What are the elements that make up an effective basic safety management plan?

  • Management/Policy

  • Recordkeeping

  • Loss Analysis

  • Safety & Health Education/Training

  • Safety & Health Inspections/Surveys

  • Accident/Incident Reporting & Investigations

  • Plan & Programs Review


  • The employer has the responsibility of providing a workplace free of any recognized hazards

  • A successful safety management plan must rest on a solid foundation of management commitment and support

  • Is there a difference between commitment and support?

  • Commitment

  • -To pledge or assign to some particular course or use

  • Support

  • -To provide resources

  • -Uphold, advocate, champion

Management must thoughtfully and thoroughly develop a safety and health policy that can be understood, believed and sets the tone for action.

Does management understand what the policy means?

The policy should be short, sweet, and to the point. Preferably approximately a half page.

To be effective, management must establish challenging (realistic) goals for that particular organization/industry.

  • Must assign responsibility (with authority) and hold accountable personnel for implementing the plan

  • Must participate in safety forums, meetings, educational processes

  • Management must "walk the talk"


  • What records should be retained and why?

  • Occupational Safety & Health

Administration (OSHA) requires that employers with more than ten (10) employees maintain records.

If the employer has ten (10) or less employees, they must maintain records if they have been requested to participate with the Bureau of Labor Statistics (BLS) in their annual survey of occupational illness and injuries.

Records serve as a source of support for managing the safety management plan. May be beneficial in strengthening other safety management programs. Loss/trend analysis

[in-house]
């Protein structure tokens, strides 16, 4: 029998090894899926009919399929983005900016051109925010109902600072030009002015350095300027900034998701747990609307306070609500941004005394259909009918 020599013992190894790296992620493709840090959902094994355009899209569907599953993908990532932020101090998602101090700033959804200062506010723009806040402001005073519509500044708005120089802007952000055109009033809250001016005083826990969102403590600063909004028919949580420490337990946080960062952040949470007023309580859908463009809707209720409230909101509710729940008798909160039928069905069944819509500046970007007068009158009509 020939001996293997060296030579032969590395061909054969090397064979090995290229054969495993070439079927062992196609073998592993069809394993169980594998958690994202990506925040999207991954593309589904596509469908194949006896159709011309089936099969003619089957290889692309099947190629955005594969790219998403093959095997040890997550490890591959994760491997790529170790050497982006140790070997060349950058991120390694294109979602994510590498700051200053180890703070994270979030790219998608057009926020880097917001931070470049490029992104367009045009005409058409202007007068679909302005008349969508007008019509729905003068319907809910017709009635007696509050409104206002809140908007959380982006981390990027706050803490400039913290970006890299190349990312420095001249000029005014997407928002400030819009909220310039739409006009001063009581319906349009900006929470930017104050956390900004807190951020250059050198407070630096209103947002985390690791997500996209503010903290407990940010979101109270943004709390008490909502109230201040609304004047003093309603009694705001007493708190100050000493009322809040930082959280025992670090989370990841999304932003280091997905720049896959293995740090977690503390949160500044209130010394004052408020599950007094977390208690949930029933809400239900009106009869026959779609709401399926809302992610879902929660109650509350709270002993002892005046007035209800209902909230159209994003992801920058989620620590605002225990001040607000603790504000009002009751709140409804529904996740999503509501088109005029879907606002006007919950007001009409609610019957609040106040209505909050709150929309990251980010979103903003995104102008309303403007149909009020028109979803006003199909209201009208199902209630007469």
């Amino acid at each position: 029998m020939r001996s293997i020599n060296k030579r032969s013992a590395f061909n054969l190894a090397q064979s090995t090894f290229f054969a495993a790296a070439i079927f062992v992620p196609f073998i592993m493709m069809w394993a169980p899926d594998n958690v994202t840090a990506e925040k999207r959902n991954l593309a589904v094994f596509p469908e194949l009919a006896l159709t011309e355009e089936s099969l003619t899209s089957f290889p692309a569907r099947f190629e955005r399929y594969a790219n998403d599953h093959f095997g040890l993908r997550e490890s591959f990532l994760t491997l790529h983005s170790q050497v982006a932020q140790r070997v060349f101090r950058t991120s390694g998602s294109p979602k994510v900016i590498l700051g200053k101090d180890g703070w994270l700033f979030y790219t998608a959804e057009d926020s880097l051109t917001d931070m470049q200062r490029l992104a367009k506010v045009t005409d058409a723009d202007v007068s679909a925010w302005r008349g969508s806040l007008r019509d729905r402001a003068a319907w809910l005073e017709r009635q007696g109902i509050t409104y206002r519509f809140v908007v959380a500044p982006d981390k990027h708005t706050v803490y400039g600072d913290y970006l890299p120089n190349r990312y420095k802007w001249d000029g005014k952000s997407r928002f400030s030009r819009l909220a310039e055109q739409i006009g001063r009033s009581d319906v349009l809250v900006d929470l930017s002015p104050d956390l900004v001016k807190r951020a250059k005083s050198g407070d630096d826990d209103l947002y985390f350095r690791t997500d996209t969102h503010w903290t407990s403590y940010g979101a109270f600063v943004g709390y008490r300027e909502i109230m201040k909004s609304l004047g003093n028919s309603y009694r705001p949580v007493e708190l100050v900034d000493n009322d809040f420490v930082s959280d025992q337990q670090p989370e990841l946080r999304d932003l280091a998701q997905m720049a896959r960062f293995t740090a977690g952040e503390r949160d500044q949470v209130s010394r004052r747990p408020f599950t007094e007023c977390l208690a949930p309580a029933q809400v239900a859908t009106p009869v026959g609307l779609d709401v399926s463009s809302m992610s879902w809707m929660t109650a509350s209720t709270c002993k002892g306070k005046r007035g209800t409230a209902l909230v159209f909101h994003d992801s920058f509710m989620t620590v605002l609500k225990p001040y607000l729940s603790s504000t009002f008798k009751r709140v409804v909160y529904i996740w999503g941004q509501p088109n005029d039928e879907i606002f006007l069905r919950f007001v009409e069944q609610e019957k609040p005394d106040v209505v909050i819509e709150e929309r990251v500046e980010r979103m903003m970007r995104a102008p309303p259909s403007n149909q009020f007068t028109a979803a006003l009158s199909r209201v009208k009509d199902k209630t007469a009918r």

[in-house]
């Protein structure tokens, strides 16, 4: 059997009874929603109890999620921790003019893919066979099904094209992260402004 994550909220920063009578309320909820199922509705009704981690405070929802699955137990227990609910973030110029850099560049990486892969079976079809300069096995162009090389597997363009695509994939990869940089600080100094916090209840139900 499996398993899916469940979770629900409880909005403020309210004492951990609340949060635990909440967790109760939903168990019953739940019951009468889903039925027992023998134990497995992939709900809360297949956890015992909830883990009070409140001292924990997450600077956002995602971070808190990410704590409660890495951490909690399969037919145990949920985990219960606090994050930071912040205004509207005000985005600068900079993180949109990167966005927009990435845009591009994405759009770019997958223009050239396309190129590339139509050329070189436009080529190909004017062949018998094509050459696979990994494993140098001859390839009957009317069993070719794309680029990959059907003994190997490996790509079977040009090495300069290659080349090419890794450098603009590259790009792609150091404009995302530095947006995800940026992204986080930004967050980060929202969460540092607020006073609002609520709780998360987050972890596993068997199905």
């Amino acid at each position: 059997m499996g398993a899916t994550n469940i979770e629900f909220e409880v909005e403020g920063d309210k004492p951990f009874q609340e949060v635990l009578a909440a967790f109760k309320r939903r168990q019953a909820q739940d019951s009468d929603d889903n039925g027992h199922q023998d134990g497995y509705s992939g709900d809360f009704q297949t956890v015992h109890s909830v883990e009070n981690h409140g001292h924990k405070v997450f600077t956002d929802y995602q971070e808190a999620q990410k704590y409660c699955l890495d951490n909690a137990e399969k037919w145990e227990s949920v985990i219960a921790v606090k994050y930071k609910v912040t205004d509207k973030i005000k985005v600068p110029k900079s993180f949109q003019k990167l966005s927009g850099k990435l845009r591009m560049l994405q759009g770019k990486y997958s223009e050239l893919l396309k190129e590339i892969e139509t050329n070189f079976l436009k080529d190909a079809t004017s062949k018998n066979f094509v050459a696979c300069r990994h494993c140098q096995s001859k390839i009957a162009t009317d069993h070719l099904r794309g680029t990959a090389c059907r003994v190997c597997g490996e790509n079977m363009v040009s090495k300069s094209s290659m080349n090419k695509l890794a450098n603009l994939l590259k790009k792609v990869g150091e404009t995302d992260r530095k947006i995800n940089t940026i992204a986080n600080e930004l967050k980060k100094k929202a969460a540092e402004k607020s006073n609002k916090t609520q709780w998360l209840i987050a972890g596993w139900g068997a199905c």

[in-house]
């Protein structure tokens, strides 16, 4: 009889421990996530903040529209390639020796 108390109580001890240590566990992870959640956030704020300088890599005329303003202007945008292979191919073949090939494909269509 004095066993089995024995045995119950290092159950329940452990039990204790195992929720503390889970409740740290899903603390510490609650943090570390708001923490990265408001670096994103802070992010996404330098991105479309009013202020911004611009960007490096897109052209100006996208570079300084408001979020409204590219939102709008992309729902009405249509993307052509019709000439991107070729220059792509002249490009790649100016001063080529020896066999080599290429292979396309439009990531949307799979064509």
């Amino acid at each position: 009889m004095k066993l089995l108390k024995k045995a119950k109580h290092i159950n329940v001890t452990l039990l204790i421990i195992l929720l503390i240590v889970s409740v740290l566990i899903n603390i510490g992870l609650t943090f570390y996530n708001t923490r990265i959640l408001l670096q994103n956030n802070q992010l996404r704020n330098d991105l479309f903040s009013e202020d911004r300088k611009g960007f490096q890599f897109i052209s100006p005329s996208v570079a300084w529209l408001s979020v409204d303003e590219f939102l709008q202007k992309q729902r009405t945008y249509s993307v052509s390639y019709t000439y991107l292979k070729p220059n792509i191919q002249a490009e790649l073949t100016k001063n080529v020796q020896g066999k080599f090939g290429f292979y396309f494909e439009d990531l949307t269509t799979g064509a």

Records can serve as support during legal or other evidentiary proceedings.

Management should determine what records should be retained and for what period of time. For example:

OSHA requires OSHA 300 Logs be retained for a period of five (5) years, plus current year. Management should designate a person(s) to maintain what records and where.

Records kept should be

  • -OSHA 300, Log of Work-Related Injuries and Illnesses

  • -OSHA 300A, Summary of Work-Related Injuries and Illnesses

  • Accident/incident reports & investigations (OSHA 301, Injury and Illness Incident Report)

  • State reports

  • First Aid

  • Property damage/losses

  • Liability losses

  • Motor vehicle liability/damage/losses/ maintenance

  • Security losses

  • Inspections/surveys

  • Safety meetings or other related meetings

  • Education/training records

  • Equipment inspection/maintenance

  • What retention period for each would be sufficient?

  • What other records should be retained?


  • What is loss analysis?

  • The means of studying statistical data (favorable and/or unfavorable) to determine trends or identify problem areas

  • Why do loss analysis?

  • Mistakes or errors result in damaged products, production delays, or employee accidents/incidents that effect profit

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